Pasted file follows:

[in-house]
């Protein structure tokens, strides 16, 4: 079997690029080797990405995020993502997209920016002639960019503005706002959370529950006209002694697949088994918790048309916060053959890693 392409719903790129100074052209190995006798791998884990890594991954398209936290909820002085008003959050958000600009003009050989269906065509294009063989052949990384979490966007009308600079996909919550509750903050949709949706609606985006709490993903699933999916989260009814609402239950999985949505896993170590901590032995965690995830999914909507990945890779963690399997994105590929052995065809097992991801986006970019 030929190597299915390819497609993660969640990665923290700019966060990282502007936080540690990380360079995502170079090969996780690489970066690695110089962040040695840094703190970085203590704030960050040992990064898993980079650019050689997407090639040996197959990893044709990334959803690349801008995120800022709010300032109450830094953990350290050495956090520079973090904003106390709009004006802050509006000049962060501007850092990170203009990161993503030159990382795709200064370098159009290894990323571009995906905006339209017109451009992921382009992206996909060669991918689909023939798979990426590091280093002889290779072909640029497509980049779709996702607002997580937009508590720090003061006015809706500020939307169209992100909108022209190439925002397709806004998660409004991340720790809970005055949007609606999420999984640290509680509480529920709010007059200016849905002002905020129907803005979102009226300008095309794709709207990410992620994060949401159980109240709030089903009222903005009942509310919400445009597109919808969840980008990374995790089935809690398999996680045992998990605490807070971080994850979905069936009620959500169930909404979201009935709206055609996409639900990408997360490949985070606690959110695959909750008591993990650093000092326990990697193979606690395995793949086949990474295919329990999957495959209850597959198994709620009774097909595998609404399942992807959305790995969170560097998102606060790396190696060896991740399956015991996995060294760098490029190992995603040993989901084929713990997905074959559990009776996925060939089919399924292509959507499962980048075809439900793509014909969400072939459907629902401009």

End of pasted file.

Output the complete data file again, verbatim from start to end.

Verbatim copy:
[in-house]
């Protein structure tokens, strides 16, 4: 079997690029080797990405995020993502997209920016002639960019503005706002959370529950006209002694697949088994918790048309916060053959890693 392409719903790129100074052209190995006798791998884990890594991954398209936290909820002085008003959050958000600009003009050989269906065509294009063989052949990384979490966007009308600079996909919550509750903050949709949706609606985006709490993903699933999916989260009814609402239950999985949505896993170590901590032995965690995830999914909507990945890779963690399997994105590929052995065809097992991801986006970019 030929190597299915390819497609993660969640990665923290700019966060990282502007936080540690990380360079995502170079090969996780690489970066690695110089962040040695840094703190970085203590704030960050040992990064898993980079650019050689997407090639040996197959990893044709990334959803690349801008995120800022709010300032109450830094953990350290050495956090520079973090904003106390709009004006802050509006000049962060501007850092990170203009990161993503030159990382795709200064370098159009290894990323571009995906905006339209017109451009992921382009992206996909060669991918689909023939798979990426590091280093002889290779072909640029497509980049779709996702607002997580937009508590720090003061006015809706500020939307169209992100909108022209190439925002397709806004998660409004991340720790809970005055949007609606999420999984640290509680509480529920709010007059200016849905002002905020129907803005979102009226300008095309794709709207990410992620994060949401159980109240709030089903009222903005009942509310919400445009597109919808969840980008990374995790089935809690398999996680045992998990605490807070971080994850979905069936009620959500169930909404979201009935709206055609996409639900990408997360490949985070606690959110695959909750008591993990650093000092326990990697193979606690395995793949086949990474295919329990999957495959209850597959198994709620009774097909595998609404399942992807959305790995969170560097998102606060790396190696060896991740399956015991996995060294760098490029190992995603040993989901084929713990997905074959559990009776996925060939089919399924292509959507499962980048075809439900793509014909969400072939459907629902401009």